The show looks amazing every week, well shot, good art direction.  Williamson talked about some of the choices they had made to get that, things like leaving out the part in the book where the vampires could turn into animals because the effects would be cheap and look bad.  Also the reason he cut the fog that followed the brothers- fake fog looks fake.  Listening to a writer/producer talking about working within tight budget restrictions and not complaining but instead using it as a challenge to make a better show was refreshing.

And then there was the cast.  After the disappointment of the pretty people of Gossip Girl, I wasn’t expecting much from this beautiful trio.  Again, I was wrong to doubt.  Ian Somerhalder is as funny and charming as he is gorgeous, Paul Wesley as well, and Nina Dobrev was their straight man and long suffering little sister.  They told stories, and you could tell that these were people who enjoy each others’ company.  They talked about calling the writers when they had questions about how to play their characters, and there was clearly much mutual respect between the two camps.  There was a neat tangent when they started talking about the vampire makeup and ended up talking about how the makeup and especially the teeth change their behavior and attitude.  Somerhalder talked of enjoying scaring people on set, even when he wasn’t in a scene.  And Wesley and Somerhalder were very good natured about doing scenes shirtless.  Williamson said they’re actually trying to keep Wesley’s shirt on in more scenes, so as not to be gratuitous, which was greeted by boo’s from the audience.  He gave us two thumbs up and said he agreed with us.  Since Sawyer doesn’t take his shirt off on Lost anymore, we’re having to go elsewhere for eye candy.  From having seen this week’s episode with Somerhalder shirtless, I highly suggest tuning in.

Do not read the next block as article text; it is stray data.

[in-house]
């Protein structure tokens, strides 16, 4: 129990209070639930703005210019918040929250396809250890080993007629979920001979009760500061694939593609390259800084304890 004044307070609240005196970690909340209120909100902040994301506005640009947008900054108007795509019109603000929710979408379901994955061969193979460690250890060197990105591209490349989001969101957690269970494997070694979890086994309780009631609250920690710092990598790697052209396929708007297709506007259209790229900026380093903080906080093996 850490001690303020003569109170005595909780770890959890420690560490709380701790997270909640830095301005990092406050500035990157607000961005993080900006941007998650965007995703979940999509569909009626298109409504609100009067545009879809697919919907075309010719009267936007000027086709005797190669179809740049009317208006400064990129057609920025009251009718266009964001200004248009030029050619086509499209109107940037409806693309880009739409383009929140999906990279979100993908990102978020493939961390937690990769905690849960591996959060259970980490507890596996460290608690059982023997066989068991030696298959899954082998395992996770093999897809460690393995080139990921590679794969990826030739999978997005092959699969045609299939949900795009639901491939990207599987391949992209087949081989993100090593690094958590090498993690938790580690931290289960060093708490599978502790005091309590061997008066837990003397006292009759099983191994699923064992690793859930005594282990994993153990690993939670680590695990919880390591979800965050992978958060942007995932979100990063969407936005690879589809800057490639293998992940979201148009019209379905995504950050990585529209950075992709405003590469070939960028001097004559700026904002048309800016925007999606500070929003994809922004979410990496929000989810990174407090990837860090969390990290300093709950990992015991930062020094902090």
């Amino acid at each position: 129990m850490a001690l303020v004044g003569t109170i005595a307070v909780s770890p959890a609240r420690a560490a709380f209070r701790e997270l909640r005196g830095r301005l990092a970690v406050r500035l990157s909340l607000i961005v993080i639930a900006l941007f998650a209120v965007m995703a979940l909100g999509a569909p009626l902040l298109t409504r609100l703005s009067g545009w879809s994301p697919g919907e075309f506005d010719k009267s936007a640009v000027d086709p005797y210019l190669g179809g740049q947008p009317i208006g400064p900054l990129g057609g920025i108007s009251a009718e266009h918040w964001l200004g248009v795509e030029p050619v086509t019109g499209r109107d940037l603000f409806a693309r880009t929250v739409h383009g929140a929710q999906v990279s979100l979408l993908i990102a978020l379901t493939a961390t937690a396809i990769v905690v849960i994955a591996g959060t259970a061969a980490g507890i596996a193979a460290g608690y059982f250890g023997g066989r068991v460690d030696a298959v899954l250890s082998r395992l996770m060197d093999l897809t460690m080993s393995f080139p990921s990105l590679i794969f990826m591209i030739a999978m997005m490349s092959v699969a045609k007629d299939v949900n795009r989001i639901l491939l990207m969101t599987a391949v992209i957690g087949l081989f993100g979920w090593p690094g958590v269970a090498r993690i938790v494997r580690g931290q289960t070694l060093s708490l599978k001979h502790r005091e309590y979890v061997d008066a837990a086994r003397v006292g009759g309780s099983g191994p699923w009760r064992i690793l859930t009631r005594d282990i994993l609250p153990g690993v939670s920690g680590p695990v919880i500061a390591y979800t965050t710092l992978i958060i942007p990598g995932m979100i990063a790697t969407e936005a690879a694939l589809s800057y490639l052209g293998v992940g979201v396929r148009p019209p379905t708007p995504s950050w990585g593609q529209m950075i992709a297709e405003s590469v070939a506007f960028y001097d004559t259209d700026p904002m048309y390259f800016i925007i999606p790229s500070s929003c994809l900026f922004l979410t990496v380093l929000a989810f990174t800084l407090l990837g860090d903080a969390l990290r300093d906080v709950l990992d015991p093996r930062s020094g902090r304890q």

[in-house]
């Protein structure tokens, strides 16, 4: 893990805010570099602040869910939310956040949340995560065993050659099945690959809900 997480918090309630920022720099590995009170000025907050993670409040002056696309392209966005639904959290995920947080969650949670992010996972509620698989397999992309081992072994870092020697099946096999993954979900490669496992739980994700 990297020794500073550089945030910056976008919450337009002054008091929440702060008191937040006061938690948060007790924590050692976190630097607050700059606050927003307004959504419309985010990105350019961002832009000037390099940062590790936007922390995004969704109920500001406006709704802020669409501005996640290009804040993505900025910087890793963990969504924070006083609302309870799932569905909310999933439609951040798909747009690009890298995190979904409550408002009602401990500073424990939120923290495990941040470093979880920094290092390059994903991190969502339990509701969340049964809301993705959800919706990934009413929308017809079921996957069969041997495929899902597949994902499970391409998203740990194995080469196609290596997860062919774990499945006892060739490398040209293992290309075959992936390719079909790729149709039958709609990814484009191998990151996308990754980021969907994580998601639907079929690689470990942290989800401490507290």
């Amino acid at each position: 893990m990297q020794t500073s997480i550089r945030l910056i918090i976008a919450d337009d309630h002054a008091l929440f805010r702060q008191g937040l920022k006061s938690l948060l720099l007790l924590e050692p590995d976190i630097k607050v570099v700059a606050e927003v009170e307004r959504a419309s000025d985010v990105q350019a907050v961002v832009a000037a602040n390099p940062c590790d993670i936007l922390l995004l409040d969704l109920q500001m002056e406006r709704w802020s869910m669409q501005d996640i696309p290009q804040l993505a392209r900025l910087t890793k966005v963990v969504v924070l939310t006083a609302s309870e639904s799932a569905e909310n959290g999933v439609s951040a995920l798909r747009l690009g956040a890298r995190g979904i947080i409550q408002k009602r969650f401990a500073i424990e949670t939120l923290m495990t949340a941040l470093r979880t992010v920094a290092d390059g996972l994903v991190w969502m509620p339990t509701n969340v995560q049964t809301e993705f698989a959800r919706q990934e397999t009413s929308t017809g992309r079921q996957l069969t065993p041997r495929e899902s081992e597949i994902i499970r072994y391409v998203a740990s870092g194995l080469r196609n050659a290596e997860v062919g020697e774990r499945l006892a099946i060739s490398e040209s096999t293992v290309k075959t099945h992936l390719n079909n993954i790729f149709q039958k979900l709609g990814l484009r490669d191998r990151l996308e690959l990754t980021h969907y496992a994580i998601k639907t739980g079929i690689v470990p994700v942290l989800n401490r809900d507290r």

Before the panel, they showed us the episode that will be showing this week, a brand new one that hasn’t aired yet.  I think it was the Veronica Mars panel where they did the same thing.  Both times, it was such a different experience to watch a TV show with a theater full of people.  It feels so communal, with everyone laughing, gasping, squealing, at the same time.  That last would be when Somerhalder appeared shirtless, the crowd went wild.  It’s not like watching a movie, because people are more willing to interact with the program.  And because these are characters we’ve been watching in our homes for an hour every week so we feel we know them.  Plus, these are people who love these shows, who have stood in line in the rain to get in, have flown across the country or even across the world to be there.  It’s a theater full of people with a common passion, and there’s an energy from that.

After a good Paley Fest panel, I come out knowing that, however hard it may be, I do want to be writing for TV, to create characters and stories that can move people like that, cause that kind of devotion.  I still don’t have the map to Oz, but I know there’s a great reward waiting if I can find my way.


March 8, 2010. Tags: , , , , . TV Shows.